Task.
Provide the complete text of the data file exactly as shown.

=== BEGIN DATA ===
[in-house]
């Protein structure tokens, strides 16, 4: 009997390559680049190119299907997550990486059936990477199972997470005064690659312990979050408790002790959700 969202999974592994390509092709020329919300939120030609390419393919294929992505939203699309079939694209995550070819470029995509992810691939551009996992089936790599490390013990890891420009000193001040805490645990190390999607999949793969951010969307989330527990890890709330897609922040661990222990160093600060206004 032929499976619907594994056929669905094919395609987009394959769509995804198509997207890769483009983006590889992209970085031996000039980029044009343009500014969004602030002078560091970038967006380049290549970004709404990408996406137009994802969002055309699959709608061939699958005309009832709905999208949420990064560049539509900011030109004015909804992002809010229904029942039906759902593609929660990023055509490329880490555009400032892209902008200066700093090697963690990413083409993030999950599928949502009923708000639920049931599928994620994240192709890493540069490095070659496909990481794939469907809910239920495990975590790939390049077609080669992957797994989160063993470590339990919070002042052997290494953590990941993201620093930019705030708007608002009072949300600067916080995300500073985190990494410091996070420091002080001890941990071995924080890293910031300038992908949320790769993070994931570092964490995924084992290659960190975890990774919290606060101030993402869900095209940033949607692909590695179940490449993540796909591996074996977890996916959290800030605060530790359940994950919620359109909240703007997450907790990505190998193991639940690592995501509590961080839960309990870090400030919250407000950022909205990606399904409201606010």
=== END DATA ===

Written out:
[in-house]
């Protein structure tokens, strides 16, 4: 009997390559680049190119299907997550990486059936990477199972997470005064690659312990979050408790002790959700 969202999974592994390509092709020329919300939120030609390419393919294929992505939203699309079939694209995550070819470029995509992810691939551009996992089936790599490390013990890891420009000193001040805490645990190390999607999949793969951010969307989330527990890890709330897609922040661990222990160093600060206004 032929499976619907594994056929669905094919395609987009394959769509995804198509997207890769483009983006590889992209970085031996000039980029044009343009500014969004602030002078560091970038967006380049290549970004709404990408996406137009994802969002055309699959709608061939699958005309009832709905999208949420990064560049539509900011030109004015909804992002809010229904029942039906759902593609929660990023055509490329880490555009400032892209902008200066700093090697963690990413083409993030999950599928949502009923708000639920049931599928994620994240192709890493540069490095070659496909990481794939469907809910239920495990975590790939390049077609080669992957797994989160063993470590339990919070002042052997290494953590990941993201620093930019705030708007608002009072949300600067916080995300500073985190990494410091996070420091002080001890941990071995924080890293910031300038992908949320790769993070994931570092964490995924084992290659960190975890990774919290606060101030993402869900095209940033949607692909590695179940490449993540796909591996074996977890996916959290800030605060530790359940994950919620359109909240703007997450907790990505190998193991639940690592995501509590961080839960309990870090400030919250407000950022909205990606399904409201606010």